The Brag Media
Features August 2, 2019

The three types of scarcity tactics in music streaming – and why so few of them actually work

Cherie Hu
The three types of scarcity tactics in music streaming – and why so few of them actually work

One of Spotify’s worst fears is becoming scarce.

As a publicly-traded media subscription company with ever-growing ambitions for global expansion, Spotify can’t afford scarcity. Its intent is to be available anywhere and everywhere that potential customers may be active, leaving no stone unturned with respect to geographic markets, technical integrations and bundle partners.

Company execs refer to this strategy simply as ubiquity—and claim that that approach is customer service as much as it is a business objective. At a press conference back in March 2018 (before Spotify went public), Chief R&D Officer Gustav Söderström went so far as to suggest that ubiquity was a viable business end in and of itself, claiming that “we are solving the user’s problems by being everywhere.

VP of Product Sten Garmark further espoused this connection between ubiquity and personalisation in a more recent interview on Spotify’s website:

“The end state here is to ensure that Spotify aligns more deeply with the multiple devices in your life so that you won’t need to find the songs or podcasts to suit the moment—they will find you.”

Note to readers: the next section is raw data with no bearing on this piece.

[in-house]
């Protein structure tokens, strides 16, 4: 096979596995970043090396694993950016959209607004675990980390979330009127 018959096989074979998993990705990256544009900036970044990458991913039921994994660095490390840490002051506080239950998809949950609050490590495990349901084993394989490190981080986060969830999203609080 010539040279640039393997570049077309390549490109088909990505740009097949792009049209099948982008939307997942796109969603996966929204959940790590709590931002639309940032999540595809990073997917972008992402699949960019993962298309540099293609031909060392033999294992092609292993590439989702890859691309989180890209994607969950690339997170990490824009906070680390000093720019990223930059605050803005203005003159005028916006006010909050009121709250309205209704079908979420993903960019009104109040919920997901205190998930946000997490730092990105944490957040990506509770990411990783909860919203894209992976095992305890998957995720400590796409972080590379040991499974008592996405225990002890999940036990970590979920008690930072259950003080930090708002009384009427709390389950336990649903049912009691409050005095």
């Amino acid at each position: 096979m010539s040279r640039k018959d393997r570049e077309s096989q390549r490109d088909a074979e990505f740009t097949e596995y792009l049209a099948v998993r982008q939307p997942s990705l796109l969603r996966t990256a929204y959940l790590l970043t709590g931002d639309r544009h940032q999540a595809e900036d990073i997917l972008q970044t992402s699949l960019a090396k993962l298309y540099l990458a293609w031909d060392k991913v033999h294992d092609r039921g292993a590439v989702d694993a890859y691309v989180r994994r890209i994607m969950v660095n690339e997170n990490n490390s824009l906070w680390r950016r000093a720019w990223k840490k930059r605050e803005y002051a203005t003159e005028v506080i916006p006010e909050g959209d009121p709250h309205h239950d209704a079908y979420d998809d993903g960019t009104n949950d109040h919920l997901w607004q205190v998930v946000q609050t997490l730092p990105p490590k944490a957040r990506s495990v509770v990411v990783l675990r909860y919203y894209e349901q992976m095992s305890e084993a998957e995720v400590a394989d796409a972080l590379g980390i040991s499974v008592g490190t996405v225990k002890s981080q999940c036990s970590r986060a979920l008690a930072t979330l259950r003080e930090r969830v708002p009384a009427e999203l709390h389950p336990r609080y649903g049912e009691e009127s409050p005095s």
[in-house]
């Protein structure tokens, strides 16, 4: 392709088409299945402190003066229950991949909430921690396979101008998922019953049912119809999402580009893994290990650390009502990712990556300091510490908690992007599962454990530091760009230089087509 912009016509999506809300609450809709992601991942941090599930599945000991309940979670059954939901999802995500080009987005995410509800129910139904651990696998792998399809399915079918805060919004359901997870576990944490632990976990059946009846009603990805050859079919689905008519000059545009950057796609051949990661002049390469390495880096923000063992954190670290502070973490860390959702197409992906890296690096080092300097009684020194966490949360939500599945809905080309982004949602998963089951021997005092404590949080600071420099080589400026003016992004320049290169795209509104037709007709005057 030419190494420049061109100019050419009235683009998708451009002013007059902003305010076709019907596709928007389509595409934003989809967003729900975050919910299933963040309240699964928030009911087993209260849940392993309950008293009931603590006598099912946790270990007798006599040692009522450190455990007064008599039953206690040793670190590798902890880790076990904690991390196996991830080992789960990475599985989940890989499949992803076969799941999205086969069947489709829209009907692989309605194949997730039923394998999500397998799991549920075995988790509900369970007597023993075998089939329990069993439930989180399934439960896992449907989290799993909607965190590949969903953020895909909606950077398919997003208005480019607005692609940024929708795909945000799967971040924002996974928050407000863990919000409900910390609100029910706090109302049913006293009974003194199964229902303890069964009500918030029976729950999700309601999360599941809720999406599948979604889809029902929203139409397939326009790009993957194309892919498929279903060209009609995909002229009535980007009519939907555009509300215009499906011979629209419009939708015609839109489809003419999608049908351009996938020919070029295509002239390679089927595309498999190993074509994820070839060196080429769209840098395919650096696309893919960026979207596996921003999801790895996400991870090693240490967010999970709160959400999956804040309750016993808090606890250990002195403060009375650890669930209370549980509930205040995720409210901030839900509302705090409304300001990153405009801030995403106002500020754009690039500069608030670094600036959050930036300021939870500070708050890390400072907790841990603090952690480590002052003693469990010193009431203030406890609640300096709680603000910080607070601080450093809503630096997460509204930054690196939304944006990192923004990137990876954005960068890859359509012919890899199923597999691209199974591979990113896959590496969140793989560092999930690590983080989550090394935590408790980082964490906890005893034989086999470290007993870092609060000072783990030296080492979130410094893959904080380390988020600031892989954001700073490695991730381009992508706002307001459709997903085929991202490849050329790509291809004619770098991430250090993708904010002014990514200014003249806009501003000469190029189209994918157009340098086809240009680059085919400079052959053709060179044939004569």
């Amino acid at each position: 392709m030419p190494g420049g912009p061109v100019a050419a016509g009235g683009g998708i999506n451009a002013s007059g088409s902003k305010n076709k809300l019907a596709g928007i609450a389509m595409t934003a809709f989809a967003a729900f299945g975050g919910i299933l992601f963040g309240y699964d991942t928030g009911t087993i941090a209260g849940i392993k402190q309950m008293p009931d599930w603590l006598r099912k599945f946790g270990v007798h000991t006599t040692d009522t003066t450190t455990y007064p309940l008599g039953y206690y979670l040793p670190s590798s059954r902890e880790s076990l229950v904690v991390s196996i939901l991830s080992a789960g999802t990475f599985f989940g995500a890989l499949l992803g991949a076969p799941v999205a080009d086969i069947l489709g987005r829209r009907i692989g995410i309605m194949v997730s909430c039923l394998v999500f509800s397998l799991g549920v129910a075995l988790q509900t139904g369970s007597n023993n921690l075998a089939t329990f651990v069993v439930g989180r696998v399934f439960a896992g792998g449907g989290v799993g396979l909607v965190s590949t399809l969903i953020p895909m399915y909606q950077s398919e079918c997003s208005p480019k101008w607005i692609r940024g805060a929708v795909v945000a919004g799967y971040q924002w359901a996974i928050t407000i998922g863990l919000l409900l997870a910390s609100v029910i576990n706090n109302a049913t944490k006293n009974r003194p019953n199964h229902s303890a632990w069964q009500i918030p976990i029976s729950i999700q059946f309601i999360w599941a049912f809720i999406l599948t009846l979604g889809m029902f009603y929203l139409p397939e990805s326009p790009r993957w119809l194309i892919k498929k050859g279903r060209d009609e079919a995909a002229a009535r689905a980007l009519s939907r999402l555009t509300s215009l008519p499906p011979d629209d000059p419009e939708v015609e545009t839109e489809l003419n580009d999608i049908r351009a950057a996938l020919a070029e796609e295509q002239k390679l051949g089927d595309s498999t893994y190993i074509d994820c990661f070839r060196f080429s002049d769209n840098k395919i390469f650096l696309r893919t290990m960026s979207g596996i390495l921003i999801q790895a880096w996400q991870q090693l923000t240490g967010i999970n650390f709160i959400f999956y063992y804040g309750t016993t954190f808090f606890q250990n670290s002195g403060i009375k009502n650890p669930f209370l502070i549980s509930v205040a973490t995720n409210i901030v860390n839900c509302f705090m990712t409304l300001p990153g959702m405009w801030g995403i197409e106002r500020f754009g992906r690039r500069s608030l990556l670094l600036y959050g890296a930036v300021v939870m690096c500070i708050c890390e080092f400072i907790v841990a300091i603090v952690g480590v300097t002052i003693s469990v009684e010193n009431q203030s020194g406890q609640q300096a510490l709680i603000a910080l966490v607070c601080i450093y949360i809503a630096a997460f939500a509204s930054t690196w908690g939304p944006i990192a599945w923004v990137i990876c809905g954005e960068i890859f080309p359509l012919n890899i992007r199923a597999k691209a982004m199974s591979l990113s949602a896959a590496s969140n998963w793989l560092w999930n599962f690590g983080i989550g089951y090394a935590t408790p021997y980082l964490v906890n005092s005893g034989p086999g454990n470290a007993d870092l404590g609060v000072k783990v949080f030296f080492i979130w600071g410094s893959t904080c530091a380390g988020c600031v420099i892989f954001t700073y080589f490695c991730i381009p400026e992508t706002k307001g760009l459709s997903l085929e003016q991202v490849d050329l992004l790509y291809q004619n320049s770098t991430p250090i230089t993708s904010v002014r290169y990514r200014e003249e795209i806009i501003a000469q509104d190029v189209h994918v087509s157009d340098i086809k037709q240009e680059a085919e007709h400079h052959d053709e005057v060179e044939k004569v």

Such rhetoric pervades the tech world at large—particularly with the rise of connected devices and the Internet of Things, which can’t seem to get enough of words like “frictionless” and “seamless.” Intentionally or otherwise, this utopian stance on ubiquity now exerts a significant influence on the music industry as well.

Fearful of missing out on potential audiences and revenues, musicians face an enormous amount of pressure to make their products available “everywhere,” in a similar manner to the service providers that monetise their work.

On one hand, it’s easier than ever to apply ubiquity principles to an artist’s recorded music and wider brand: Nearly all social-media platforms allow users to create a profile for free, and the commodification of music distribution has made uploading catalog to multiple streaming services simultaneously a matter of clicking a button on a free mobile app.

On the other hand, any seasoned social-media manager will tell you that trying to maintain multiple social profiles at the same time with consistently high quality is labor-intensive, difficult to automate and susceptible to burnout. Plus, as is evident in almost every legal spat between a recorded-music company and a tech company in recent years (see TikTok and Twitter for recent examples), ubiquity and exposure are hardly sufficient for actually getting paid.

lil-nas-x-tiktok headquarters

Lil Nas X at TikTok

Spotify’s controversial campaign for Drake’s Scorpion—which plastered the rapper’s face over dozens of Spotify-owned playlists, regardless of the relevance of those playlists to the album—also demonstrated how ubiquity in the context of culture often tampers with customer satisfaction, rather than guaranteeing it.

Perhaps as a reactionary mechanism, many artists, labels and even streaming services have tried to counter this wave by adopting scarcity tactics to market their recorded music, refusing to accept ubiquity and “seamless” access as dogma.